Diaspora Obituary

“I will keep singing in heaven” – Dylan Durias

South Border keyboardist Jay Durias performs for his deceased brother and fellow musician Dylan during a memorial at the Filipino Disciples Christian Church at Union Avenue, Los Angeles on January 26. Photo © Jason Bascon

“I will keep singing in heaven,” these words ran across the video wall as a short tribute movie for deceased musician Dylan Durias was about to end.

This happened during a memorial set up by family and friends at the historic Filipino Disciples Christian Church at Union Avenue in Los Angeles on Friday night, January 26.

Up there, maybe a voice like of that of Dylan (Oct. 21, 1980 – Jan. 15, 2018) has no chance of standing out among the multitude of angels who could probably sing better.

Well, but who knows?

But down here, where having a heavenly voice only comes as a rare gift to some mortals, Dylan’s singing would certainly be missed.

That voice hushed the rowdy noise of an inebriated crowd at a birthday party thrown for the hubby of rock ‘n roll singer Malou Toler at Josephine’s Cerritos about a week before he passed away. (Read More: http://beyonddeadlines.com/2018/01/23/one-last-set-for-the-big-guy/)

Dylan shyly walked up to the stage and sat behind the keyboard. And as soon as he sung the first line, he had the room for himself.

For his third and last song, the crowd insisted that Dylan sing Kahit Kailan, which about a decade ago was a hit song of a Filipino pop and R&B band South Border (where his older brother Jay Durias is a keyboardist). He obliged and had the crowd yelling, “More! More! More!” But as a seasoned musician that he was, he simply smiled and walked away.

Every musician knows that it is always best to leave your crowd while still engulfed in its awe.

Dylan left many people in Los Angeles in shock over his sudden departure and grieved genuinely not only over the loss of a talent, but more so, over the loss of a great person.

Daniel Belen, owner of Bamboo Bistro, has these kind words for Dylan:

“Actually, I have not known him (Dylan) for long. But he was so easy to like. Napakabait at napaka-simpleng tao. And very talented as well. Kaya nag-boluntaryo tayo na dito gawin ang benefit concert.”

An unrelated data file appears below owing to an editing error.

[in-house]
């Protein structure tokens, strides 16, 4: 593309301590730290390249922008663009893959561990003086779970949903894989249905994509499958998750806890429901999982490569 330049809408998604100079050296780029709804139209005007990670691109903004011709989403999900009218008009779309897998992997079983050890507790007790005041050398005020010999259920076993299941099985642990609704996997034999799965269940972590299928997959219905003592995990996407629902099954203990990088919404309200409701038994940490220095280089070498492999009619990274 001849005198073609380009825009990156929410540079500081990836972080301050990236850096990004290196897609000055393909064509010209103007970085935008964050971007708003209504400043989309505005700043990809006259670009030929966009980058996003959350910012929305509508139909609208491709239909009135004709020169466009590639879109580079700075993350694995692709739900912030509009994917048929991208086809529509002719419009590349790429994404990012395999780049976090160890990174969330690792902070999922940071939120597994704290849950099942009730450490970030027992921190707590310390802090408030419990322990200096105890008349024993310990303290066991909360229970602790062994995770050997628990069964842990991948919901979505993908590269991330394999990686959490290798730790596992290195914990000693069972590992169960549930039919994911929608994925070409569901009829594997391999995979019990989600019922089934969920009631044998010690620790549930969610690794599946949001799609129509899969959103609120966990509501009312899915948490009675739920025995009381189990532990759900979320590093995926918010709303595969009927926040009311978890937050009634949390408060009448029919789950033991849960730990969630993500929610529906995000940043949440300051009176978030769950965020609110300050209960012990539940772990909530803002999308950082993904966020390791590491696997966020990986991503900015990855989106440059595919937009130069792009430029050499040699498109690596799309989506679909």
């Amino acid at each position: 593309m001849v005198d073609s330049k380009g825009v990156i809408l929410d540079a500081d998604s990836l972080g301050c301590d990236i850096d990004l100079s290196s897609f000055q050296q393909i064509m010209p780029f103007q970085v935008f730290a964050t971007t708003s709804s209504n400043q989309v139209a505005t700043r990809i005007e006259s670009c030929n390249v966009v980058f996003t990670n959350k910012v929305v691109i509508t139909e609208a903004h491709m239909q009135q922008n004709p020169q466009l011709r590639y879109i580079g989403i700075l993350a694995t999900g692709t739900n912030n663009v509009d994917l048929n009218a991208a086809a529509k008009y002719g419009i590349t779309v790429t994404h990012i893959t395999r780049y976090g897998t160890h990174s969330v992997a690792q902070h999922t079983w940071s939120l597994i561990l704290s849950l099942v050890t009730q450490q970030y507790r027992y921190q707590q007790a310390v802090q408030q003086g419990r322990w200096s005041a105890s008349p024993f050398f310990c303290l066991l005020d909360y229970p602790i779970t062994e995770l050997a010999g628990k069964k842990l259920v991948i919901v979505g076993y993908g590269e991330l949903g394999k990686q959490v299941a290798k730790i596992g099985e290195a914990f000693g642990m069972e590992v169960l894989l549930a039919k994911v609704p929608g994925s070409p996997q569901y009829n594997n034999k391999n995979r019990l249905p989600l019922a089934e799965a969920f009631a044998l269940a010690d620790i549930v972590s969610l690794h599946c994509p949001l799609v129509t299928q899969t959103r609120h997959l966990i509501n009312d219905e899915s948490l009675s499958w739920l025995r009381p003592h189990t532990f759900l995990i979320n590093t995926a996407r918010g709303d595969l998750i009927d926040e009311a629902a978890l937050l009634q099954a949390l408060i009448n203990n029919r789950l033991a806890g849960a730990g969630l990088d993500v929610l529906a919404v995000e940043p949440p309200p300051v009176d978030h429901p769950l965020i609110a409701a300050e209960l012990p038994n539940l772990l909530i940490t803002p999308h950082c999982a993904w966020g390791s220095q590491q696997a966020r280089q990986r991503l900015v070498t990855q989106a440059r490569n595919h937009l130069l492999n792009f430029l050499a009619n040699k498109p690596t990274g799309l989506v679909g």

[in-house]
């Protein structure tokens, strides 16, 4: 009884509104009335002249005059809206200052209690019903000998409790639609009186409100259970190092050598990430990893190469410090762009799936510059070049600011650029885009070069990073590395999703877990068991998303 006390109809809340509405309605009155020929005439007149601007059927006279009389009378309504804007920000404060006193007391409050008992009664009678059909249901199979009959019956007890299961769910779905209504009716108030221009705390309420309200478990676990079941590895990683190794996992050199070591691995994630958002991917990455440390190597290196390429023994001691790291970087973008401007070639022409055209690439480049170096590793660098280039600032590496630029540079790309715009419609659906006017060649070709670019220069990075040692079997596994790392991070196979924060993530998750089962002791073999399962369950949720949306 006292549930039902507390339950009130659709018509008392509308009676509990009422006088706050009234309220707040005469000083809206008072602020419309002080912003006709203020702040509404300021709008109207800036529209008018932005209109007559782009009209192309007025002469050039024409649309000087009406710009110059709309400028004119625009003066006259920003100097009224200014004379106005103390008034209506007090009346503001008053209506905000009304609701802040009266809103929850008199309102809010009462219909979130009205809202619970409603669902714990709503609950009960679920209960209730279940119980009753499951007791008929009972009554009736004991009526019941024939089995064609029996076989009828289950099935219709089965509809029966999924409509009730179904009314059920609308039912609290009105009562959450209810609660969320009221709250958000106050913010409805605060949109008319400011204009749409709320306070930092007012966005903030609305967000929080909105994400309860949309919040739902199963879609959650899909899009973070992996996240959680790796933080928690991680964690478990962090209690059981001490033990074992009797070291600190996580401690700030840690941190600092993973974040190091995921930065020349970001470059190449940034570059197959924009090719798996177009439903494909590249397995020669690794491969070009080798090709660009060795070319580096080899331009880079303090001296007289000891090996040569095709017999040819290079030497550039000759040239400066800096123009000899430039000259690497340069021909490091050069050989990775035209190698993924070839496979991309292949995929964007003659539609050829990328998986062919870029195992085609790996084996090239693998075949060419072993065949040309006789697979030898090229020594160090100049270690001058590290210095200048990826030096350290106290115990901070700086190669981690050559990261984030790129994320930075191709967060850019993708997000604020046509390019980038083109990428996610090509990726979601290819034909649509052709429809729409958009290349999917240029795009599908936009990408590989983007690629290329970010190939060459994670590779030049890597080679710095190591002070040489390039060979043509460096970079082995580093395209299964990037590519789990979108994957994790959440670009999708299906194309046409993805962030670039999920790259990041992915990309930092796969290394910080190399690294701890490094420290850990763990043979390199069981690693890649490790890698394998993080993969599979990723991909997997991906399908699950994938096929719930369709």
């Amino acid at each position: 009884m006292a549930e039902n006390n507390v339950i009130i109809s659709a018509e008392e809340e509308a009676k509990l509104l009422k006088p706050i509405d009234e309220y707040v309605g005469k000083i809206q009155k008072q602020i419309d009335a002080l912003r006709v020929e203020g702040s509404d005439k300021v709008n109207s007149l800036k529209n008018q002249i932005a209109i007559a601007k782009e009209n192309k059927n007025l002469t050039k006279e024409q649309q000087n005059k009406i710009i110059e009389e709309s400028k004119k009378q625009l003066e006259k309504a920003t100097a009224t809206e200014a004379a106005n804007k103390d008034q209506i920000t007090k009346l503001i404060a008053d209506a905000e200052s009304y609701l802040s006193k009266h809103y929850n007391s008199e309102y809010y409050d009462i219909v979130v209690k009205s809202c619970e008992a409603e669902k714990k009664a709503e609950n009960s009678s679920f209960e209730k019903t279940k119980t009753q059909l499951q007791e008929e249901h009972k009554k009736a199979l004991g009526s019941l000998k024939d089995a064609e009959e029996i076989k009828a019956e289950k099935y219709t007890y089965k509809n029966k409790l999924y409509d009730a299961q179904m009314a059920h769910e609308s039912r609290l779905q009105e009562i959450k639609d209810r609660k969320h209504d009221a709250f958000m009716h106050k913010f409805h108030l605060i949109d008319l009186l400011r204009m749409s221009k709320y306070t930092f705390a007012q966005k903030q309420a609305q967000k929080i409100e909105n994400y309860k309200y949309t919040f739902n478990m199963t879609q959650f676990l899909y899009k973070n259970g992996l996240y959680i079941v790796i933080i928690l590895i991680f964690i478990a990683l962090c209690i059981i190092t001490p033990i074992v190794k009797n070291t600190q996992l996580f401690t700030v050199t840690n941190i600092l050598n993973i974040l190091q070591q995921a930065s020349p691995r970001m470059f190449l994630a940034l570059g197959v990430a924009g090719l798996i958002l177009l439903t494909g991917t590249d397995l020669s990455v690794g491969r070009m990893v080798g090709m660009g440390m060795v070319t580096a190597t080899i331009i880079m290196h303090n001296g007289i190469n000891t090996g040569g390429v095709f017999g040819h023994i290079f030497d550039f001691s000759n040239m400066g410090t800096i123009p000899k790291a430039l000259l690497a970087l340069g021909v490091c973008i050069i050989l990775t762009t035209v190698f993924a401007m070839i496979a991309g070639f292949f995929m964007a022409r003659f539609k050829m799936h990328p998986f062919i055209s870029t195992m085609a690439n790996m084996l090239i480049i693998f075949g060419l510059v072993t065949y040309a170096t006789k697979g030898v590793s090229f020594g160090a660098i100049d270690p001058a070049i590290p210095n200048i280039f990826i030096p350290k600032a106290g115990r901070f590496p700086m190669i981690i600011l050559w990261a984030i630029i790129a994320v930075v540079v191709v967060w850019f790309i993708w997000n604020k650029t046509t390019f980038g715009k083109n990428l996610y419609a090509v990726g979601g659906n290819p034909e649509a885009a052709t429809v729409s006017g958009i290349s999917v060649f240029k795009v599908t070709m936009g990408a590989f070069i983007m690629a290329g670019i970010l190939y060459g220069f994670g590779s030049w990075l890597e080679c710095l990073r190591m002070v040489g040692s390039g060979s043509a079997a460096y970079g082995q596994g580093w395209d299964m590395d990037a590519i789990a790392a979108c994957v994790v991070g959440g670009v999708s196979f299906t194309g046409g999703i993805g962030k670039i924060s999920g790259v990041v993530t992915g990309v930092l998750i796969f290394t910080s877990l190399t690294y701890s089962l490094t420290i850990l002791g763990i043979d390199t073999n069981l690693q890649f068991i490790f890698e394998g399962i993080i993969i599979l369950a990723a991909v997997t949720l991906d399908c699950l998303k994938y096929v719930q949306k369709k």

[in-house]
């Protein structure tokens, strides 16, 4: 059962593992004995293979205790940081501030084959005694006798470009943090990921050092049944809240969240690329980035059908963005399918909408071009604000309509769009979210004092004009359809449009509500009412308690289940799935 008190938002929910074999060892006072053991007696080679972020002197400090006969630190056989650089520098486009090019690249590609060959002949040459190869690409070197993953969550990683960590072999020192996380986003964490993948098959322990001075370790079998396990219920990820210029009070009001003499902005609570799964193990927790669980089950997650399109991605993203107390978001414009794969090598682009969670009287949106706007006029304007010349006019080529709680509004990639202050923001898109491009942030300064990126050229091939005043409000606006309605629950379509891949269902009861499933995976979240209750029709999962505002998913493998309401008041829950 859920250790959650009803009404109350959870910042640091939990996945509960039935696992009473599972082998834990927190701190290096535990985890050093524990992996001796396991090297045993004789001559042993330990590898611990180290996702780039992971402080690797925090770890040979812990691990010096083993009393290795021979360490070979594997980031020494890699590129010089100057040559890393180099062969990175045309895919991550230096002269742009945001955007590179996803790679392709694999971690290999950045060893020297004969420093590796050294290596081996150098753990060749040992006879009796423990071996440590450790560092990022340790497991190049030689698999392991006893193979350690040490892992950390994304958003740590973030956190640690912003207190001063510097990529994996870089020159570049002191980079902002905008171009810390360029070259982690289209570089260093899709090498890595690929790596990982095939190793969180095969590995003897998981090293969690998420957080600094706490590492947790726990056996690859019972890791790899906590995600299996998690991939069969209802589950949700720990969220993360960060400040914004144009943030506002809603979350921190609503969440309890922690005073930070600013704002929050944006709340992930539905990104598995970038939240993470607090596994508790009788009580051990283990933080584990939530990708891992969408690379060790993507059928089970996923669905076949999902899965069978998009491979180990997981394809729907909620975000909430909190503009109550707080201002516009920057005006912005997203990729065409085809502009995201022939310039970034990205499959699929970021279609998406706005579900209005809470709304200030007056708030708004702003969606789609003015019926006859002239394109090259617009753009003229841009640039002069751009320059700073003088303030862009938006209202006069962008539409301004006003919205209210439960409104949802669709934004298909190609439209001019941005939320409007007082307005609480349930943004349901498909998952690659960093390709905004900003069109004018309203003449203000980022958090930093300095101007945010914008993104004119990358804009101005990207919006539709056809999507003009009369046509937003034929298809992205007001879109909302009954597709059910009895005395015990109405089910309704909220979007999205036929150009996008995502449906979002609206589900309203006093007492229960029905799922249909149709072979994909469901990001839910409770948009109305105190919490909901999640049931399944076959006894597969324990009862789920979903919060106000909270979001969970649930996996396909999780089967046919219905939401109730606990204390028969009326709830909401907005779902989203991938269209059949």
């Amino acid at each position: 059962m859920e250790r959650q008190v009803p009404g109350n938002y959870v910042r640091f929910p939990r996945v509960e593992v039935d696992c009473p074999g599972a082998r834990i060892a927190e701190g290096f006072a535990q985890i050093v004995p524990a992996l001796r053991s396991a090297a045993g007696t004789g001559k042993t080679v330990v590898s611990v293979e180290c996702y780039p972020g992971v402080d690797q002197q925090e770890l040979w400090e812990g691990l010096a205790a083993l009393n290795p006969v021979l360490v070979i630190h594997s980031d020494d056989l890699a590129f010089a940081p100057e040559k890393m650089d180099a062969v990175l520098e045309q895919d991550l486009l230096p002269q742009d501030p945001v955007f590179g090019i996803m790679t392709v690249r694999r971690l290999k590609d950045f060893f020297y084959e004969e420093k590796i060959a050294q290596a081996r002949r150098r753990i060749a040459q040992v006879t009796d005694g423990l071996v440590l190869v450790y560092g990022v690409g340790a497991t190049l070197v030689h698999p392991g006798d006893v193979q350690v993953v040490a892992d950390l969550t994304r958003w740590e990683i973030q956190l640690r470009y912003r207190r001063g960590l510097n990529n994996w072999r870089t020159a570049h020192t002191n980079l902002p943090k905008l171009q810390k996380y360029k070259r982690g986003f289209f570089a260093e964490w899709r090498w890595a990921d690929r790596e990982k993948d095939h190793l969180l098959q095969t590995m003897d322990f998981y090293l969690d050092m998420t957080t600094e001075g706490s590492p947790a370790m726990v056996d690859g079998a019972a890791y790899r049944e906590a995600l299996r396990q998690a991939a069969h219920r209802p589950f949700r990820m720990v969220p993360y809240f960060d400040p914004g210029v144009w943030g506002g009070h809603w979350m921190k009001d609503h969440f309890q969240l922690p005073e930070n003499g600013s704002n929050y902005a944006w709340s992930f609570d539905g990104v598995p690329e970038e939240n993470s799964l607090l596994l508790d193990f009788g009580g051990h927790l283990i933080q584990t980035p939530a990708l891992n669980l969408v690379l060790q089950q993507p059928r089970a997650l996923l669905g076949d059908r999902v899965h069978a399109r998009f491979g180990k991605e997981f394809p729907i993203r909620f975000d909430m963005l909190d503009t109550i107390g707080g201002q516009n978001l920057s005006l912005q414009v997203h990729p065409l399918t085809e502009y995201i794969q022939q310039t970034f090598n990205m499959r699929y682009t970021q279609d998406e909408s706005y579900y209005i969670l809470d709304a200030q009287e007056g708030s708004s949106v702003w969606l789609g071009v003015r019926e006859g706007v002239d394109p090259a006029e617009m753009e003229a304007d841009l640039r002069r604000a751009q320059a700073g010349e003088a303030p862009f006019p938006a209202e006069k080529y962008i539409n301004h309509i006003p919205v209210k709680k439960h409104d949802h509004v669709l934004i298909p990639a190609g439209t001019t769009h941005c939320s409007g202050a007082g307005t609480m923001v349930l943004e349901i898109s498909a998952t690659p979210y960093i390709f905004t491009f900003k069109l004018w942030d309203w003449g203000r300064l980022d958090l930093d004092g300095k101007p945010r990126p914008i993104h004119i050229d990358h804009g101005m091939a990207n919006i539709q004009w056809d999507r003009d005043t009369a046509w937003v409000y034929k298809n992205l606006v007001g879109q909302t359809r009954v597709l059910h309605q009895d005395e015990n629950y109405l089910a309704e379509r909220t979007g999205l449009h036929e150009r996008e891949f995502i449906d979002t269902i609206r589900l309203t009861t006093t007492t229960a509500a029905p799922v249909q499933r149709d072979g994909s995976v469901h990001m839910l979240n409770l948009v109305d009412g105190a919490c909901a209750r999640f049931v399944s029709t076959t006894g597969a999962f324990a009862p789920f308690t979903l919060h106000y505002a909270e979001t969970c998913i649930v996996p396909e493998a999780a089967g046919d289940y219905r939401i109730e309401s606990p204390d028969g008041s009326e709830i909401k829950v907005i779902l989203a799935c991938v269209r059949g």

On Sunday (January 21), a benefit concert was held at Bamboo Bistro. It was led by saxophonist and original South Border member Ric Junasa and host/singer Cory Miranda.

Among those who attended the said concert, band manager Mike Moya shared Belen’s impression about Dylan.

“Kasi si Dylan, when you meet him, you’ll feel like you’ve met him for a long time. Hindi ka maiilang sa kanya. He was always smiling, very friendly to everyone,” Moya recalled.

On Wednesday (January 24), another group of musicians held a benefit concert at Josephine’s Cerritos titled: One last set for the Big Guy.

The said mini-concert was led by Malou Toler and participated by many Los Angeles-based musicians.

Jay Durias, brother of the deceased musician and keyboardist of South Border, also participated in the concert.

On that same night, there was viewing held at the Pierce Brothers Turner and Stevens Mortuary in Las Tunas Drive, San Gabriel.

Dylan is not Jay

On January 18, to address a seeming confusion, Minnie Junasa (speaking on behalf of her husband Ric Junasa and who is a sister-in-law of Jay Durias) issued the following clarifications:

  • that the Los Angeles Department Medical Examiner has not yet issued a declaration that Dylan Durias has died due to a heart attack; and that any information that went public about the musician’s cause of death did not come from them.
  • that Dylan Durias was the brother of Jay Durias of the famous band South Border.
  • that while Dylan has performed with the South Border as an alternate to Jay on some occasions (the brothers had an identical voice register and body built) it was actually his brother Jay who was officially connected with the band.
  • that the current members of the South Border and its management consider Dylan as “family.”
  • during the memorial for the deceased, Minnie said there was an indication that Dylan actually died from aneurysm.

Circumstances of Dylan’s death

Dylan was with other two friends shortly after lunchtime when they went to a Filipino restaurant near the corner of Vermont Avenue and Santa Monica Boulevard to have a snack.

Among the plates the trio ordered were “goto” (porridge) and “tokwa’t baboy.”

Durias’ friends said they did not notice anything unusual with the musician while they were eating.

“We were even sharing our plates with one another,” recalled one of Durias’ friends.

However, after they finished their meals, Durias suddenly felt an excruciating pain on his belly as he was about to leave the table. He returned to his seat clutching his belly and asked his friends to call 911.

Dylan’s last words were: Lord, help me!

The responders came within five minutes after the call but Durias has passed out by that time.

The paramedics applied first aid to Durias and rushed him to a hospital.

Abner Galino
The author is a poet and a writer. He was a cultural worker before he became a reporter for Tinig ng Masa and Malaya Midday Edition during the Marcos regime. He later became a reporter of People's Tonight shortly after 1986 EDSA Revolution. He went on to become its Chief of Reporters, City Editor and News Editor. He retired after 15 years in the Journal Group of Publications. He now writes for Weekend Balita and the US Asian Post (USAP), weekly Filipino-American newspapers based in Los Angeles, California.

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